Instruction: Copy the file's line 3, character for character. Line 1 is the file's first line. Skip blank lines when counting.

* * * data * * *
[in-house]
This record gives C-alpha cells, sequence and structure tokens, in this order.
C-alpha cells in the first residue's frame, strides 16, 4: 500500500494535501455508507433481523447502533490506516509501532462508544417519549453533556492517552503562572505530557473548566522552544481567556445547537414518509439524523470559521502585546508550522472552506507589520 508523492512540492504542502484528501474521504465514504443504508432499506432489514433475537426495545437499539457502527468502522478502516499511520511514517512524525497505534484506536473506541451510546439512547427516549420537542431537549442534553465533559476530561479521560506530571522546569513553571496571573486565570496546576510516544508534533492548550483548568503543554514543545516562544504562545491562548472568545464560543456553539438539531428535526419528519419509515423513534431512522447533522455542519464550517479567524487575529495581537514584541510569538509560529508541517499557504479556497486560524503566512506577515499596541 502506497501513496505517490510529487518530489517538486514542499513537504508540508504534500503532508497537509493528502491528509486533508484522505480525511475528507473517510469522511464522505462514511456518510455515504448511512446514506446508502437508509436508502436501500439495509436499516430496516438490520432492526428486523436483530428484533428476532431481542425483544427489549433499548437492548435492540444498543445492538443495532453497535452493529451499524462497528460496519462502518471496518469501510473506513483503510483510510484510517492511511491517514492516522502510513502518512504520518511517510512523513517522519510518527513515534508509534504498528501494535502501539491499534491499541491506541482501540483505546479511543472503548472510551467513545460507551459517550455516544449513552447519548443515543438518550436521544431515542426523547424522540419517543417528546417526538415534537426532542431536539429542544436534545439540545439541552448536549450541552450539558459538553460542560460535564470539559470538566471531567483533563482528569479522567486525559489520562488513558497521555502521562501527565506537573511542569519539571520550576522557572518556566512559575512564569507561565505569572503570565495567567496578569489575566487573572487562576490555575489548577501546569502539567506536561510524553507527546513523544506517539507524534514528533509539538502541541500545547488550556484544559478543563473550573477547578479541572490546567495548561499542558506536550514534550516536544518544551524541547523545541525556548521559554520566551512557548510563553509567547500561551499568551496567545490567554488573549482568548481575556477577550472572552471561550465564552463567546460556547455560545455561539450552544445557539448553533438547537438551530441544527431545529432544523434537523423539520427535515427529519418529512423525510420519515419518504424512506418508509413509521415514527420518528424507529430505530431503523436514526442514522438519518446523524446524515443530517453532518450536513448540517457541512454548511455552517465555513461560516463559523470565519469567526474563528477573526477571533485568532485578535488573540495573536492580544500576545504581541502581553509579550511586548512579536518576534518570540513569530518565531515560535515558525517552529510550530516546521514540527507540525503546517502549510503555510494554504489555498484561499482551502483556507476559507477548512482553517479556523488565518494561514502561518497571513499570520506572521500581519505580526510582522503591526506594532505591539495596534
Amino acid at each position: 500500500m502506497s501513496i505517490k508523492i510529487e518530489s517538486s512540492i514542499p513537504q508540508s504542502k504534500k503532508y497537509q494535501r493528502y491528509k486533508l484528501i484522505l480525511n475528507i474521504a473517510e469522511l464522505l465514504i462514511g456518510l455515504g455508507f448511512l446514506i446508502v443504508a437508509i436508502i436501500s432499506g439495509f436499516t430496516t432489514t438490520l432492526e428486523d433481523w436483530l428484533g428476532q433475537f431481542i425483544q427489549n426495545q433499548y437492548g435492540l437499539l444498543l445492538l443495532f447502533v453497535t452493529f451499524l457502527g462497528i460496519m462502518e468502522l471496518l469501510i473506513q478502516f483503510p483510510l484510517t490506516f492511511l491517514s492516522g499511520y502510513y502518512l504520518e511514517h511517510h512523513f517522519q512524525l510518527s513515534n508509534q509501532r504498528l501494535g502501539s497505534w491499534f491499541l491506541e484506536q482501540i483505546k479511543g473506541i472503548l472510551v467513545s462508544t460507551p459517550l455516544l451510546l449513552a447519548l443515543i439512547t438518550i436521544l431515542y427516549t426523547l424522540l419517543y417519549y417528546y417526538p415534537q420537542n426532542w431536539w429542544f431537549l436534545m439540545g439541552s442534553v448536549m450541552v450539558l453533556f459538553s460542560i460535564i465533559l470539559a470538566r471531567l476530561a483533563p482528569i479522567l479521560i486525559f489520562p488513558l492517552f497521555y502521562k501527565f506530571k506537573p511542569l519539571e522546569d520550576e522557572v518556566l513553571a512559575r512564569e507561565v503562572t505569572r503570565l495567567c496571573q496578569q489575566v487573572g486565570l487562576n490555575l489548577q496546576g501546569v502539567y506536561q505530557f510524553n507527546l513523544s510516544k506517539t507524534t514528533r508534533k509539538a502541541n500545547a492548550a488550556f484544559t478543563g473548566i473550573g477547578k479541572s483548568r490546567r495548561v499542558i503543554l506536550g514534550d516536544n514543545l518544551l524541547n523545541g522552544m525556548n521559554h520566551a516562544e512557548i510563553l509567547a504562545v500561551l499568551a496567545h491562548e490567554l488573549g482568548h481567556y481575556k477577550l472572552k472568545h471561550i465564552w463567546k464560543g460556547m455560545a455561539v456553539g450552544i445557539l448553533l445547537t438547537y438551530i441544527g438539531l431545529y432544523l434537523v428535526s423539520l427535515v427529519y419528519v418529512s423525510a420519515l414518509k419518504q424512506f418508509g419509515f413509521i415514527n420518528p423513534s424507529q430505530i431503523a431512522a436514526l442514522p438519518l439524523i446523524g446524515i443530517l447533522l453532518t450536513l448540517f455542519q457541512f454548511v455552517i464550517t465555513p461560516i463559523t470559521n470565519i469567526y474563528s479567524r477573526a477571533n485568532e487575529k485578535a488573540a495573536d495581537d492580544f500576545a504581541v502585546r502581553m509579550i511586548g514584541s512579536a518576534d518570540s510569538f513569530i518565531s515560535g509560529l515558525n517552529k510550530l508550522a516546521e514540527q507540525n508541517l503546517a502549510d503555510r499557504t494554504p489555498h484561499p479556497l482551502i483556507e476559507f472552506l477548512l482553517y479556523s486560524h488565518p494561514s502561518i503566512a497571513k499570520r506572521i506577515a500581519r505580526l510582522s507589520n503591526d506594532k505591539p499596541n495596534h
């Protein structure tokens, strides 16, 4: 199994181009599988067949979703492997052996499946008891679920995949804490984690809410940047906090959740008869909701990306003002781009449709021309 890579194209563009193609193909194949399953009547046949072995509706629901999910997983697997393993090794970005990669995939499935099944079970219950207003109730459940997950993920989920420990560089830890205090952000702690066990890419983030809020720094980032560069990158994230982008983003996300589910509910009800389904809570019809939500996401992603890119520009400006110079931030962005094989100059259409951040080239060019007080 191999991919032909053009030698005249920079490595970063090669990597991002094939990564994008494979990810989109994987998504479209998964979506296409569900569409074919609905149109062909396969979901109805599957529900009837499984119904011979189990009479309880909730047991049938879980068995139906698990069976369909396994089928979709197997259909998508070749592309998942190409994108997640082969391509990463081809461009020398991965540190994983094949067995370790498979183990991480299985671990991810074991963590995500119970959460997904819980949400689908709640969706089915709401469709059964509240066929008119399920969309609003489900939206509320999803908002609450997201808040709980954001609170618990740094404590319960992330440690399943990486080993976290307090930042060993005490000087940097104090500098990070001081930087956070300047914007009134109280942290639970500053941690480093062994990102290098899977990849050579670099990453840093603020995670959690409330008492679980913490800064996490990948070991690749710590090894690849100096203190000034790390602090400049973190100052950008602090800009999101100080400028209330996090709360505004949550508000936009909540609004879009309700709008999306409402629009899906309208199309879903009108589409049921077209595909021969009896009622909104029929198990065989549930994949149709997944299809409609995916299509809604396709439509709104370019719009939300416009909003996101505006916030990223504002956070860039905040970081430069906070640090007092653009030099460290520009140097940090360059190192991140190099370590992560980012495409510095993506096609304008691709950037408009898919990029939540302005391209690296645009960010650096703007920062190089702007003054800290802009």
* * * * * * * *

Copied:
C-alpha cells in the first residue's frame, strides 16, 4: 500500500494535501455508507433481523447502533490506516509501532462508544417519549453533556492517552503562572505530557473548566522552544481567556445547537414518509439524523470559521502585546508550522472552506507589520 508523492512540492504542502484528501474521504465514504443504508432499506432489514433475537426495545437499539457502527468502522478502516499511520511514517512524525497505534484506536473506541451510546439512547427516549420537542431537549442534553465533559476530561479521560506530571522546569513553571496571573486565570496546576510516544508534533492548550483548568503543554514543545516562544504562545491562548472568545464560543456553539438539531428535526419528519419509515423513534431512522447533522455542519464550517479567524487575529495581537514584541510569538509560529508541517499557504479556497486560524503566512506577515499596541 502506497501513496505517490510529487518530489517538486514542499513537504508540508504534500503532508497537509493528502491528509486533508484522505480525511475528507473517510469522511464522505462514511456518510455515504448511512446514506446508502437508509436508502436501500439495509436499516430496516438490520432492526428486523436483530428484533428476532431481542425483544427489549433499548437492548435492540444498543445492538443495532453497535452493529451499524462497528460496519462502518471496518469501510473506513483503510483510510484510517492511511491517514492516522502510513502518512504520518511517510512523513517522519510518527513515534508509534504498528501494535502501539491499534491499541491506541482501540483505546479511543472503548472510551467513545460507551459517550455516544449513552447519548443515543438518550436521544431515542426523547424522540419517543417528546417526538415534537426532542431536539429542544436534545439540545439541552448536549450541552450539558459538553460542560460535564470539559470538566471531567483533563482528569479522567486525559489520562488513558497521555502521562501527565506537573511542569519539571520550576522557572518556566512559575512564569507561565505569572503570565495567567496578569489575566487573572487562576490555575489548577501546569502539567506536561510524553507527546513523544506517539507524534514528533509539538502541541500545547488550556484544559478543563473550573477547578479541572490546567495548561499542558506536550514534550516536544518544551524541547523545541525556548521559554520566551512557548510563553509567547500561551499568551496567545490567554488573549482568548481575556477577550472572552471561550465564552463567546460556547455560545455561539450552544445557539448553533438547537438551530441544527431545529432544523434537523423539520427535515427529519418529512423525510420519515419518504424512506418508509413509521415514527420518528424507529430505530431503523436514526442514522438519518446523524446524515443530517453532518450536513448540517457541512454548511455552517465555513461560516463559523470565519469567526474563528477573526477571533485568532485578535488573540495573536492580544500576545504581541502581553509579550511586548512579536518576534518570540513569530518565531515560535515558525517552529510550530516546521514540527507540525503546517502549510503555510494554504489555498484561499482551502483556507476559507477548512482553517479556523488565518494561514502561518497571513499570520506572521500581519505580526510582522503591526506594532505591539495596534